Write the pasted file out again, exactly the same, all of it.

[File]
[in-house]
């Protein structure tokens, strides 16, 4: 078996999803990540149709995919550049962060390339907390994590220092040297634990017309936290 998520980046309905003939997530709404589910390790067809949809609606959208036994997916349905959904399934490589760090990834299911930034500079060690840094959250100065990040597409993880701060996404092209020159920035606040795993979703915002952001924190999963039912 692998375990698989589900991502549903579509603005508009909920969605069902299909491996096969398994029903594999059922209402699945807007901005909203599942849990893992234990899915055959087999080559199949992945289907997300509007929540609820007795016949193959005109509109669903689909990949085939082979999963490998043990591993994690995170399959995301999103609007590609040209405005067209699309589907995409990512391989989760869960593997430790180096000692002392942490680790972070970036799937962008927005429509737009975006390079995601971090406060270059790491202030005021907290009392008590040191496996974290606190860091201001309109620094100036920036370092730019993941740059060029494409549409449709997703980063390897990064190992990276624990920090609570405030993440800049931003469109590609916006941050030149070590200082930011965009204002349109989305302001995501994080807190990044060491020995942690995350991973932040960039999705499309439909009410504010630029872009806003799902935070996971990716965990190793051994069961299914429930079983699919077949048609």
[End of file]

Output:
[in-house]
């Protein structure tokens, strides 16, 4: 078996999803990540149709995919550049962060390339907390994590220092040297634990017309936290 998520980046309905003939997530709404589910390790067809949809609606959208036994997916349905959904399934490589760090990834299911930034500079060690840094959250100065990040597409993880701060996404092209020159920035606040795993979703915002952001924190999963039912 692998375990698989589900991502549903579509603005508009909920969605069902299909491996096969398994029903594999059922209402699945807007901005909203599942849990893992234990899915055959087999080559199949992945289907997300509007929540609820007795016949193959005109509109669903689909990949085939082979999963490998043990591993994690995170399959995301999103609007590609040209405005067209699309589907995409990512391989989760869960593997430790180096000692002392942490680790972070970036799937962008927005429509737009975006390079995601971090406060270059790491202030005021907290009392008590040191496996974290606190860091201001309109620094100036920036370092730019993941740059060029494409549409449709997703980063390897990064190992990276624990920090609570405030993440800049931003469109590609916006941050030149070590200082930011965009204002349109989305302001995501994080807190990044060491020995942690995350991973932040960039999705499309439909009410504010630029872009806003799902935070996971990716965990190793051994069961299914429930079983699919077949048609």